Guest blogger Lydia Brain shares her experiences dating during and after womb cancer and a hysterectomy at 24.

In November 2016, at 24 years young I was diagnosed with having an inflammatory myofibroblastomic tumour. I had just had a ‘fibroid’ removed from the inside of my uterus to find out it was something more sinister. This was one of two, the other was lodged deeper in the wall of my uterus, where from it unfortunately couldn’t be removed. I was put on a hormone treatment, Zolodex, to see if it could successfully shrink the tumour or at least halt its growth. Unfortunately after three months the tumour had grown and the treatment was unsuccessful. In June 2017 I had a total hysterectomy, with ovary preservation. No further treatment was needed, and I am now on three monthly scans.

There are so many ways cancer affects a person (physically and emotionally), and many of these symptoms and side effects can have an impact on any new or existing relationship. Changes to your body, depression and anxiety, fertility, all of these changes to your life can make dating a minefield. I’ve struggled with the internal battle of thinking that it isn’t a person’s place to know I had cancer and I am within my right to keep my personal life a secret. But that cancer is a large part of my life and is nothing to be ashamed of, so why would I keep it to myself? Both of these are true, so what do you do?

I would like the person sat across that table to want a second date with me, all of me, knowing who I am, with everything that entails. Yet, as always when on a first date, it’s a fine balance between not wanting to scare them off but not wanting to lie.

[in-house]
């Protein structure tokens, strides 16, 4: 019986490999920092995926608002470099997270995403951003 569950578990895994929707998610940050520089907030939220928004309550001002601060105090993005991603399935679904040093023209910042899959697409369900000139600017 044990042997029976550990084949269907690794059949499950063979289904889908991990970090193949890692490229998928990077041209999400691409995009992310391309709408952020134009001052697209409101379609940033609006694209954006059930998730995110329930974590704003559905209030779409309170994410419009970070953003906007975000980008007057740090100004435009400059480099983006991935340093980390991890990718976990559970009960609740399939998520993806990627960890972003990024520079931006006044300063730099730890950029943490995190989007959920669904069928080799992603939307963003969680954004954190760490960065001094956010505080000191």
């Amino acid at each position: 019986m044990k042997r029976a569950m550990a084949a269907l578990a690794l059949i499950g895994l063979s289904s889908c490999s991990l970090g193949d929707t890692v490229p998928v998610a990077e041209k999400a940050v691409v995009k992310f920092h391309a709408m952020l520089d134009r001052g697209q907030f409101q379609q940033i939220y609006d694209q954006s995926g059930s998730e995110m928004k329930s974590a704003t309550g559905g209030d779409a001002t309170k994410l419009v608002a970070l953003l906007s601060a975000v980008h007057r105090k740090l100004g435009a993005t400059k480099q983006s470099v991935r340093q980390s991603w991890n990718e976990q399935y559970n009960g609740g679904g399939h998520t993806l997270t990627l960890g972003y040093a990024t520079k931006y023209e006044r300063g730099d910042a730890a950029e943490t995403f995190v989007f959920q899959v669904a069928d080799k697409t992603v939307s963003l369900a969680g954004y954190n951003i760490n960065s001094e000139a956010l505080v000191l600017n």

There is no one right answer, whatever you decide, just make sure it works for you. Do whatever causes you the least anxiety and makes you most at ease. However you decide to handle the situation, be 100% behind your decision. Be confident, be yourself, and be unapologetic! If and when you decide to broach your health, do so with your head held high. It is part of you, and a part you shouldn’t be ashamed of. It may come as a shock to some (or not, depending where you are with it all) but never worry too much about losing someone because they will take it badly. It is possible that some people may take it badly, but they do not deserve to date you! Plenty of lovely people will take it well, accept you for all you are and want to see you again, and these are the only people worth worrying about! So nothing to worry about right?!

So far my dating experience has been either with cancer, or recently post hysterectomy. After a lot of soul searching I decided I wouldn’t hide it or lie. This way, it just slips casually into conversation and I haven’t needed to do a big reveal. So far, it’s been going fairly well for me.

After a few days of texting it usually becomes pretty obvious I’m not working and I’m not on holiday either, and questions get asked. I’m sure the nonchalance is exaggerated in my head, and that on the other end of the phone people’s reactions to ‘oh just a hysterectomy… it was womb cancer’ are more extreme than I imagine. But more often than not it isn’t a problem. On the whole people are normally nice, understanding and kind, especially to people with cancer. Even if they aren’t, we are in Britain where everyone is generally too polite, socially awkward, or just doesn’t want to make a scene. Either way, the response is usually a few kind but vague pleasantries with very little questioning.

In fact, I am constantly being surprised by how well people take the news. Most with kind words and an open mind. So please don’t be too scared.

I’m now recovered from surgery, cancer free, and still single. I’m going to need to find a new tactic, because as time goes by my cancer isn’t going to casually drop into conversation anymore, and I do think any guy wanting to get serious with me should know that I don’t have a womb. I think I will just go along with the motions and see what feels right. I do know that whomever I am meant to be with will accept me for who I am, with everything that entails. Every trauma, every missing organ, and every scar.